“Remaining competitive” takes on many meanings, depending on your location in the world. Here are some thoughts on how American manufacturers can do it better today. (By the time you finish reading this column, another entrepreneur will have figured out a way to make it happen for his or her company.)
Time-to-market reduction is as critical today as ever. Shorter innovation cycles — the result of new product lifecycle management software and services available to companies both big and small — mean the savvy product companies can take their concept and make it fly in a fraction of the time spent in the past — and by past, I mean about 10 years ago.
With the recent, rapid expansion of application-specific integrated circuit (ASIC) capability, much more functionality can be built into a product today and this means the manufacturing community must be even more flexible and responsive — not merely reactive – than ever before.
With the “big data” impact that has resulted from the ASIC capability scenario, the manufacturer is challenged in many ways, not the least of which is the daunting task of deciphering the important or exceptional from the nominal. A quality ERP or MES system can tell you what you need to know, but the keys are the determining factors that make up the inputs to these systems and how their priorities are set.
From my perspective in the motion control world — where customers task us with the control, generation or application of movement on everything from a machine tool to a packaging line — we see a great variety of needs among OEMs, as well as end-users. All of them require flexibility and often highly-customized solutions to their manufacturing or processing challenges. Plus, maintaining high productivity on aging equipment is a constant concern for every American company. Do they need to retrofit their existing machine, or invest in a new one? Are enhanced robotics and transfer mechanisms or more personnel required on the line? Should the focus be on better asset management, or an entirely new business model, when thinking about their factories or processing facilities?
Today, as the digital factory emerges in all industries, we find ourselves providing answers to these questions, based on not only product, but also software, communications, bus protocol and other areas of manufacturing expertise. The answer to a simple question from the past such as which motor horsepower to use is now expanded by the availability of variable frequency drives that can affect the choices made, depending upon the applications involved.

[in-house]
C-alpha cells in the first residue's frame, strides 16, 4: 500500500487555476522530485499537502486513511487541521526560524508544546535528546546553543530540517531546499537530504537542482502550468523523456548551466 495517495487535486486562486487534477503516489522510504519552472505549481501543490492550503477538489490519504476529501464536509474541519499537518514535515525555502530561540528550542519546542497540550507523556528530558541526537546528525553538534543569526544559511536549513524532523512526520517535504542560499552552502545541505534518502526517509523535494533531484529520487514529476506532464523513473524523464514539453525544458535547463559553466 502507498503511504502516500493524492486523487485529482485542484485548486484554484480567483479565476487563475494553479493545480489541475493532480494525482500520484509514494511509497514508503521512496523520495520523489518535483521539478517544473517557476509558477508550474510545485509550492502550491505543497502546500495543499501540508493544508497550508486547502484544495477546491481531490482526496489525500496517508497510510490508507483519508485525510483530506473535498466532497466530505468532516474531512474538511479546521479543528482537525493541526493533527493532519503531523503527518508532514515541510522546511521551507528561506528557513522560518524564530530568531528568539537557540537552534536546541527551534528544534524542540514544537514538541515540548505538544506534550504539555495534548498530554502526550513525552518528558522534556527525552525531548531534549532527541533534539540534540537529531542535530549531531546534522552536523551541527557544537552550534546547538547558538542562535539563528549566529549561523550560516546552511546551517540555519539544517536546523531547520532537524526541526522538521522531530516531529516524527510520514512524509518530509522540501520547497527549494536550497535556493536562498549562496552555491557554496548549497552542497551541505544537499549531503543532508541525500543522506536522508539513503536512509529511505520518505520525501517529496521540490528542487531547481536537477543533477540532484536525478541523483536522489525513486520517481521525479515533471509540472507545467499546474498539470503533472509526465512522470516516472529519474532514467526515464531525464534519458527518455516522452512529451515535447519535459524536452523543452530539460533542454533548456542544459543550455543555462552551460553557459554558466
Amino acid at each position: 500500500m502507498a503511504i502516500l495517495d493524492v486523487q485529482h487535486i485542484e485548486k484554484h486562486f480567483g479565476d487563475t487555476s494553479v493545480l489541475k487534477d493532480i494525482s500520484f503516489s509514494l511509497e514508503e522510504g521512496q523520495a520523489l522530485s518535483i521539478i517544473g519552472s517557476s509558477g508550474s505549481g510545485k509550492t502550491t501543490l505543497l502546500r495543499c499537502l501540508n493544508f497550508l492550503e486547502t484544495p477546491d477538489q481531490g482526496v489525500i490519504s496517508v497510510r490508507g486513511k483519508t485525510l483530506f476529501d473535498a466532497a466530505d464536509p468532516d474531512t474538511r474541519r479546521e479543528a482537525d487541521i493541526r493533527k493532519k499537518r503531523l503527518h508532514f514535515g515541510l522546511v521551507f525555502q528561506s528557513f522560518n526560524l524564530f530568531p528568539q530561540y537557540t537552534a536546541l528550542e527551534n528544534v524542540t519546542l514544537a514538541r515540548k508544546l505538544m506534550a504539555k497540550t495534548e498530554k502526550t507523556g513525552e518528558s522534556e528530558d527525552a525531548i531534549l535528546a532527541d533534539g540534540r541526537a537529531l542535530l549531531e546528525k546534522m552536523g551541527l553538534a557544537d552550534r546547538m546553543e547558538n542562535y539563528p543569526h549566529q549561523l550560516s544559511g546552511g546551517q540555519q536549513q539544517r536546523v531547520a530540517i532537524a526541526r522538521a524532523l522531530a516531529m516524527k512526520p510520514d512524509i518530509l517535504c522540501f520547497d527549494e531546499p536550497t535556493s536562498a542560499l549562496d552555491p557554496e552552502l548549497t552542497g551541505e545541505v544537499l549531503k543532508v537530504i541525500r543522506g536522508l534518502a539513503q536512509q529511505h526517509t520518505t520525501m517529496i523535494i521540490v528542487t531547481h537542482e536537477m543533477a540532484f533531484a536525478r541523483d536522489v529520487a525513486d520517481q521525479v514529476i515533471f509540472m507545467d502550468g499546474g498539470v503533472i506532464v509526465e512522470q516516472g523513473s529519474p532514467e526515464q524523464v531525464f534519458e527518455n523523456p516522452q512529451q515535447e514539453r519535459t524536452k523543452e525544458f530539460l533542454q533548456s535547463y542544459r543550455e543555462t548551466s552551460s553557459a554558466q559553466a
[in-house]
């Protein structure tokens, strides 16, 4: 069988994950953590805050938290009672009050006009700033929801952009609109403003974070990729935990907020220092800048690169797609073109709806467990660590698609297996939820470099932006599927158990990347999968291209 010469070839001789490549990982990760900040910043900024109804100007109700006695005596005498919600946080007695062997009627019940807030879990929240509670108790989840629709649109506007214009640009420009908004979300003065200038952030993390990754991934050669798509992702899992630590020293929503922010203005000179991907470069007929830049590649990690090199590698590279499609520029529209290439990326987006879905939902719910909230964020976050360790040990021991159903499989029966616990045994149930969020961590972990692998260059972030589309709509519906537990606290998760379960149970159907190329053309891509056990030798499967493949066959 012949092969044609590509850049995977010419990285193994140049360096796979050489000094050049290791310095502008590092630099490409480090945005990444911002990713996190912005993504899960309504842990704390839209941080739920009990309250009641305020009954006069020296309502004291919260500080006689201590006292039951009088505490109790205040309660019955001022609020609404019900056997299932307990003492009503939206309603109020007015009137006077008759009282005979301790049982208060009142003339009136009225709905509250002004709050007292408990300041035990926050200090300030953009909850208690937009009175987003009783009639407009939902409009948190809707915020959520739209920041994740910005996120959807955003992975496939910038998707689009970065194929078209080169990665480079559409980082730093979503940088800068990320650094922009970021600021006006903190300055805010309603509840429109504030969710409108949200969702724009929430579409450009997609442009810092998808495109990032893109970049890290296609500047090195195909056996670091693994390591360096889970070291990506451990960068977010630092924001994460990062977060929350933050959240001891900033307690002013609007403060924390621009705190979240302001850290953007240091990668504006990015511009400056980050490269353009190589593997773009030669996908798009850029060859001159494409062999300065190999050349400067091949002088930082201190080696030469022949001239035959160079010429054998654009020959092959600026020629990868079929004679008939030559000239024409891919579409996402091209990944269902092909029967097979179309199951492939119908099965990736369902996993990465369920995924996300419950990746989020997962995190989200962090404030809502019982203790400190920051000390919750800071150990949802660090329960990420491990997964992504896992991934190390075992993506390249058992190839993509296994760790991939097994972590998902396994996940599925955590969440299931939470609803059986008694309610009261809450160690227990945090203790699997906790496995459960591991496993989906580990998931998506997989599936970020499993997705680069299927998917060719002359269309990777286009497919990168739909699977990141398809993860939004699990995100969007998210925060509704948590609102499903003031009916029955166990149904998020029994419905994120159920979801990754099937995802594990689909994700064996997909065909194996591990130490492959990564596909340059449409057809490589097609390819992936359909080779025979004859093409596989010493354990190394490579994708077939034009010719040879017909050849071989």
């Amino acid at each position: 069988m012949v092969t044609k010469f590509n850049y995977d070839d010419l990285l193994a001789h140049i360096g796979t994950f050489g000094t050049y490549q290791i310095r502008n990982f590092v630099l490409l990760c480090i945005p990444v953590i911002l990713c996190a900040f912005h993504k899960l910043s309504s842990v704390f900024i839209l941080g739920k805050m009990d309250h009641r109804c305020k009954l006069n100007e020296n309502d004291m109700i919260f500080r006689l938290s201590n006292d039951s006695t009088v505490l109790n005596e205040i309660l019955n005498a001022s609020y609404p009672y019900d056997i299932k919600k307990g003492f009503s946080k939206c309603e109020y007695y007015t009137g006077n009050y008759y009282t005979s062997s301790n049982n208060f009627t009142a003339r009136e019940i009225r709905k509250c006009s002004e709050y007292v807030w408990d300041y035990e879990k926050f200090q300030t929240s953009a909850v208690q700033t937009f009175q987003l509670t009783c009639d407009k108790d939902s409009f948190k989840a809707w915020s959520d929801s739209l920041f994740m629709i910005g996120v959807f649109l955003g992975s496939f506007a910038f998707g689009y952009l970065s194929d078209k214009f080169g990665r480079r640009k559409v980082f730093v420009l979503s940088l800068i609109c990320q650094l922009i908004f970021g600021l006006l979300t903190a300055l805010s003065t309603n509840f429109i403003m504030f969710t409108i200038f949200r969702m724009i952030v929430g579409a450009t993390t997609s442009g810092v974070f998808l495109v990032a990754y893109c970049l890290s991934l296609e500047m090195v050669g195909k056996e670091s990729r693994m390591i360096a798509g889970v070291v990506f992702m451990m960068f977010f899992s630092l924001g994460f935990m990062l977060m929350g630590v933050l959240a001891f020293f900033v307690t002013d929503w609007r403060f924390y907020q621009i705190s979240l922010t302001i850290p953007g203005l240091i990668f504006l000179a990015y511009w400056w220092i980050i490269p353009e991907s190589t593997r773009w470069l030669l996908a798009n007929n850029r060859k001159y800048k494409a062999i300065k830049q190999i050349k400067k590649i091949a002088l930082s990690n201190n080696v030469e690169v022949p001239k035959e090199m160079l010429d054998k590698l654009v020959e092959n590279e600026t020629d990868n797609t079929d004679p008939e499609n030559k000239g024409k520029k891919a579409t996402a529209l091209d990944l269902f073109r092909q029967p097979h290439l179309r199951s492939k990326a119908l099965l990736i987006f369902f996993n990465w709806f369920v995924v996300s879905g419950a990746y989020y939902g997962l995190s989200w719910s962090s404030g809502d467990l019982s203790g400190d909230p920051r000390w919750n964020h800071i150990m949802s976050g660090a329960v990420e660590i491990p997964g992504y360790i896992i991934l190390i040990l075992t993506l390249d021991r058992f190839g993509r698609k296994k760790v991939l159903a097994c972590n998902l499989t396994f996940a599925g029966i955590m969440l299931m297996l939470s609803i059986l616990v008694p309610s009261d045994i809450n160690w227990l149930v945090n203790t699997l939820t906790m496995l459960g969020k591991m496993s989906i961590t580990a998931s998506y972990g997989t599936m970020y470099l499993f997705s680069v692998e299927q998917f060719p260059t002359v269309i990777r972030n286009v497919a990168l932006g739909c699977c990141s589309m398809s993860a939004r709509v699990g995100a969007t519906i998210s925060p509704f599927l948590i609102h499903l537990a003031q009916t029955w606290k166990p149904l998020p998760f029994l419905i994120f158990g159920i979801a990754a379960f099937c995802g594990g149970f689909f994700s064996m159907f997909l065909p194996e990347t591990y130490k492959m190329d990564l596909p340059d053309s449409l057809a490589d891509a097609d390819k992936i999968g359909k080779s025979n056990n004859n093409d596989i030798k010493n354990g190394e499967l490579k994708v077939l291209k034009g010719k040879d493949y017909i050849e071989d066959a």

It’s popular to say that “data drives utilization.” Using data smartly, however, requires an educated workforce that can take product design and turn it into viable and profitable production for the employer, regardless of the widget, chemistry or package being produced. In a world dictated by product lifecycle management needs, the correlation between design, production planning, output and delivery, plus the monitoring of usage and returns in the field, has never been more important — but also never more manageable — given the new tools available from both product and service providers in the market today.
With IT as the link, today’s digital factory will tie the shop floor to the top floor. A word about security, though: The involvement of your suppliers, especially as it pertains to the cyber security of big data, is a critical factor. While technology is key, so is the old-fashioned but highly underrated notion of trust. Companies are most productive when they can trust their suppliers, especially those that promote a “defense in depth” approach for cyber security.
That value can often come in unseen ways, such as the access provided to your workforce for prompt and effective answers to questions. Perhaps it’s a 24-hour hotline, perhaps it’s an onboard technical manual in the machine controller with troubleshooting capability on-screen, or perhaps it’s a supplier-provided training webinar that will expand the way your operators and maintenance personnel use their machines. Taking full advantage of these services will improve the productivity of your factory floor. You hear about total cost of ownership and this is one of those subtle but very real factors that drives that calculation.
Another key area in remaining competitive is the cost of energy. The more a machine can do with less energy, the more efficient and profitable it becomes. That’s the obvious part. How to get there can take many forms. For example, the simple notion of regenerative energy, a concept in play in the electrical world since Sprague’s regenerative braking motor in 1886, can be monitored and manipulated by today’s drives, putting power back onto the grid or using it to drive other equipment. By simply implementing “smart” motors, drives and other equipment, manufacturers can improve their productivity and the bottom line — a win-win, to be sure.
Lastly, safety must be paramount, not only as it protects the workforce, but also as it contributes to overall efficiency and the profit picture. Fewer accidents result when there is a reduction in the mean time to repair and equipment is replaced before it malfunctions and hurts someone. This requires implementing both preventive and predictive maintenance protocols. It really does work, every time.
When all of the above are considered and acted upon, American industry can once again return to higher growth levels.